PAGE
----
4% Insurance -3.0% -6.1% -7.0% -10.0%
3% Automotive -5.5% -9.3% -13.5% -13.4%
4% Basic Industry -4.4% -7.7% -8.5% -11.6%
5% Capital Goods -2.2% -3.9% -6.5% -7.1%
6% Consumer Goods -2.4% -3.8% -6.1% -7.2%
9% Energy -7.3% -12.6% -15.4% -19.3%
8% Healthcare -1.3% -3.3% -4.3% -5.0%
1% Leisure -11.9% -13.0% -16.4% -22.3%
2% Media -2.2% -4.3% -5.6% -7.2%
3% Real Estate -4.3% -8.2% -9.8% -11.4%
3% Retail -2.2% -3.3% -5.4% -6.3%
1% Services -3.3% -6.2% -6.1% -9.7%
8% Tech & Electronic -1.1% -2.7% -3.8% -5.8%
3% Telecommunications -2.4% -4.0% -4.8% -5.7%
2% Transportation -4.2% -5.5% -5.1% -8.8%
6% Utilities -2.7% -4.9% -6.0% -7.8%
Treasuries 1.5% 2.3% 2.9% 3.8%

Source: ICE bond indices

This performance divergence creates opportunities for relative value trading in corporate bond portfolios. We are currently assessing our exposure to corporate issuers, with a particular focus on balance sheet strength to weather a 12–18 month disruption in cash flows. Where we find attractive opportunities, we will be active in repositioning portfolios.

Policy Response & Market Reaction

Noting the stress in corporate funding markets, policymakers stepped in to provide support:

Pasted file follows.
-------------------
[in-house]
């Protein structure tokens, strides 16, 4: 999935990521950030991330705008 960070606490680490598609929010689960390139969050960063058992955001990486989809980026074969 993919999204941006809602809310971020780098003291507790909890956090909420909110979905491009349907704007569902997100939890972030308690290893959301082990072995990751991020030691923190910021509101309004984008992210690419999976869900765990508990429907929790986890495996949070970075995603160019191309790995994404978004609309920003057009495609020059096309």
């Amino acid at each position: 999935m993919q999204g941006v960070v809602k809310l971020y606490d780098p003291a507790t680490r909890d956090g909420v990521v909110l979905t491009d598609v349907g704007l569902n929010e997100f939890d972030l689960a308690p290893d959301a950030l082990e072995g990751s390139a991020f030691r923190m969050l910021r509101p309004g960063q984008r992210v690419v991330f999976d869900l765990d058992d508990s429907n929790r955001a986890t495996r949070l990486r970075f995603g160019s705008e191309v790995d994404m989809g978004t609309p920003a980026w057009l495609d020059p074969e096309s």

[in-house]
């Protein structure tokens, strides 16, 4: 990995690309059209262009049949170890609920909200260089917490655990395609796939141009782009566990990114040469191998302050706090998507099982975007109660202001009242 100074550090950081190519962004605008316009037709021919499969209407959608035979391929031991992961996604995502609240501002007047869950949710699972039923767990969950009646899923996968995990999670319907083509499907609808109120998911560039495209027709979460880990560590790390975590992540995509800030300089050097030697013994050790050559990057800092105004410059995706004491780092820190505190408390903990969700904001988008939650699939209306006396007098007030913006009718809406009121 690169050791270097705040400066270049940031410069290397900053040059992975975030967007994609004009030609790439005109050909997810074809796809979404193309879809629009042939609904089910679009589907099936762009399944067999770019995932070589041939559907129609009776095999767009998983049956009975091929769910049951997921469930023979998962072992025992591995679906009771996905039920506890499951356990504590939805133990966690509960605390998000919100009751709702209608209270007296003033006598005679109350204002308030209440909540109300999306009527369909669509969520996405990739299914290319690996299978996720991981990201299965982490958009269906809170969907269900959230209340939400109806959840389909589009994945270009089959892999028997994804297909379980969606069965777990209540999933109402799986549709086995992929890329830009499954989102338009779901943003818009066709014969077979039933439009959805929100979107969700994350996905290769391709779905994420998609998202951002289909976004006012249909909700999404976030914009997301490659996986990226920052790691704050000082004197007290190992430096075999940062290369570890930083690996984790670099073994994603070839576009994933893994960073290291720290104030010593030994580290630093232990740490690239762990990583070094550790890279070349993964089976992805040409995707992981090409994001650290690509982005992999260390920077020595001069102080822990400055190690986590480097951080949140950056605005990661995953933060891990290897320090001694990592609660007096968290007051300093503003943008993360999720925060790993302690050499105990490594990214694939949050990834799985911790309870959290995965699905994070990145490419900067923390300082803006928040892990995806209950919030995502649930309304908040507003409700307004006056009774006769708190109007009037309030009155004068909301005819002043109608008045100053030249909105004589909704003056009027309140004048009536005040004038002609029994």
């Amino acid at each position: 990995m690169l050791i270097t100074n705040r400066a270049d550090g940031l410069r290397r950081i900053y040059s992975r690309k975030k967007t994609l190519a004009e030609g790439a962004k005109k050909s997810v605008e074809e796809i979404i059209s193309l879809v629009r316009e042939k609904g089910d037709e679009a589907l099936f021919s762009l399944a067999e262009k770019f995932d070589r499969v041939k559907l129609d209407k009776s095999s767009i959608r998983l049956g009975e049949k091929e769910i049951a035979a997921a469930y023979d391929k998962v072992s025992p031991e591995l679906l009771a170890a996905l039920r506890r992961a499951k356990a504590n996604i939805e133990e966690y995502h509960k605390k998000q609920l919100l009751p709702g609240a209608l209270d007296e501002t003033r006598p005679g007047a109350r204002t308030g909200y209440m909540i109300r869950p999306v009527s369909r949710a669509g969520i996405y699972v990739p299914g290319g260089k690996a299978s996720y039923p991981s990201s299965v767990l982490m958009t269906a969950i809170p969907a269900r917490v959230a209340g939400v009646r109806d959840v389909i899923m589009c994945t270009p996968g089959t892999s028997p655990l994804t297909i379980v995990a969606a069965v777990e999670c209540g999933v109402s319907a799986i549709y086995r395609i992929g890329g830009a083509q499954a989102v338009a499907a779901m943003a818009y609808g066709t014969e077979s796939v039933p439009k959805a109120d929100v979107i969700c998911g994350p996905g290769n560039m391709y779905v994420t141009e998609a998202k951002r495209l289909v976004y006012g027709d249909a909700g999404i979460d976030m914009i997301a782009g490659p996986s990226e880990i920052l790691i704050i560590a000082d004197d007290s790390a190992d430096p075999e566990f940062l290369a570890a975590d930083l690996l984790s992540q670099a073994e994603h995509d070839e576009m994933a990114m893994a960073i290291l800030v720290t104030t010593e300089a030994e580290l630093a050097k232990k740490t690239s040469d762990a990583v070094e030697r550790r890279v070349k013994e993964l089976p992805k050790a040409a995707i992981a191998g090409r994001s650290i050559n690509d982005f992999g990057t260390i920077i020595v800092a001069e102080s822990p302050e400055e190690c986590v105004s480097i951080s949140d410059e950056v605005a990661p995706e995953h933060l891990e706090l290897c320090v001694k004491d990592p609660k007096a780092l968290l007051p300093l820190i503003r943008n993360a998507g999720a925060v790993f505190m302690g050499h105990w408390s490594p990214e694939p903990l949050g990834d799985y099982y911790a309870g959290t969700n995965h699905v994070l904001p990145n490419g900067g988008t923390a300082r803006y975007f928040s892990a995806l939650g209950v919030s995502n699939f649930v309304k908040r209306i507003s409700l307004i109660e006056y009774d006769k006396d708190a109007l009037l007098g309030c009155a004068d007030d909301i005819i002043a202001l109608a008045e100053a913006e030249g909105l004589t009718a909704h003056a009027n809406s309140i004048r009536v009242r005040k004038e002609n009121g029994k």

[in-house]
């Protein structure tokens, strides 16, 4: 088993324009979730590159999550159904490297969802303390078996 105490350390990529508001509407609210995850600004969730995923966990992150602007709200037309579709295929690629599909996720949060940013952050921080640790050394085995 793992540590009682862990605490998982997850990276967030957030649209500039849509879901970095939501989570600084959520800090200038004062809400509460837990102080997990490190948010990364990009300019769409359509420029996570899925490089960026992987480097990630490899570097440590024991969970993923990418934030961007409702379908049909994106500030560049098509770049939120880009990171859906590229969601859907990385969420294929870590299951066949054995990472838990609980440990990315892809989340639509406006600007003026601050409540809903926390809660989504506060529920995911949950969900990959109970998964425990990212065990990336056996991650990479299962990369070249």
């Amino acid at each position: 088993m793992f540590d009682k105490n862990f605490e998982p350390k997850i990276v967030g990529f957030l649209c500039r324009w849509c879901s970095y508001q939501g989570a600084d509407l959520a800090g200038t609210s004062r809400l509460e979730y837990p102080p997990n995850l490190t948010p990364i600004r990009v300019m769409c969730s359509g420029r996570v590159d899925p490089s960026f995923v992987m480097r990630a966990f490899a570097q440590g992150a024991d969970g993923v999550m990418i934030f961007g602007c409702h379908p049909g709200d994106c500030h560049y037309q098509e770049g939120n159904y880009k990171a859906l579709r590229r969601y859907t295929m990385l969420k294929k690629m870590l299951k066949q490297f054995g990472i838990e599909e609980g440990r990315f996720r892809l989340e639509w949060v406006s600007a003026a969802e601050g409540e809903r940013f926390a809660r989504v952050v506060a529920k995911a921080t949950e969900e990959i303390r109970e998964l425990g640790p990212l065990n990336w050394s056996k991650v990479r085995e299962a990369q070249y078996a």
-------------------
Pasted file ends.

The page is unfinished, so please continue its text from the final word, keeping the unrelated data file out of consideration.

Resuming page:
• Federal Reserve Actions:
    • On Monday March 23, the Fed announced two initiatives that will (i) allow the Fed to purchase bonds & make loans to investment-grade rated companies in the primary market, and (ii) allow the Fed to purchase investment-grade rated bonds and ETFs in the secondary market.
  • Federal Government Actions:
    • The White House & Congress agreed on a $2 trillion stimulus package which was passed by the Senate on March 26.
    • The bill includes a range of Federal support, including:
      • Direct payments of $1,200 per adult and $500 per child, phased out for couples making above $150,000.
      • More than $500 billion in support for businesses:
        • Grants, loans and loan guaranties for specific industries, including $29 billion for direct lending to passenger and air cargo carriers,
        • An expansion of the Small Business Administration loan program, and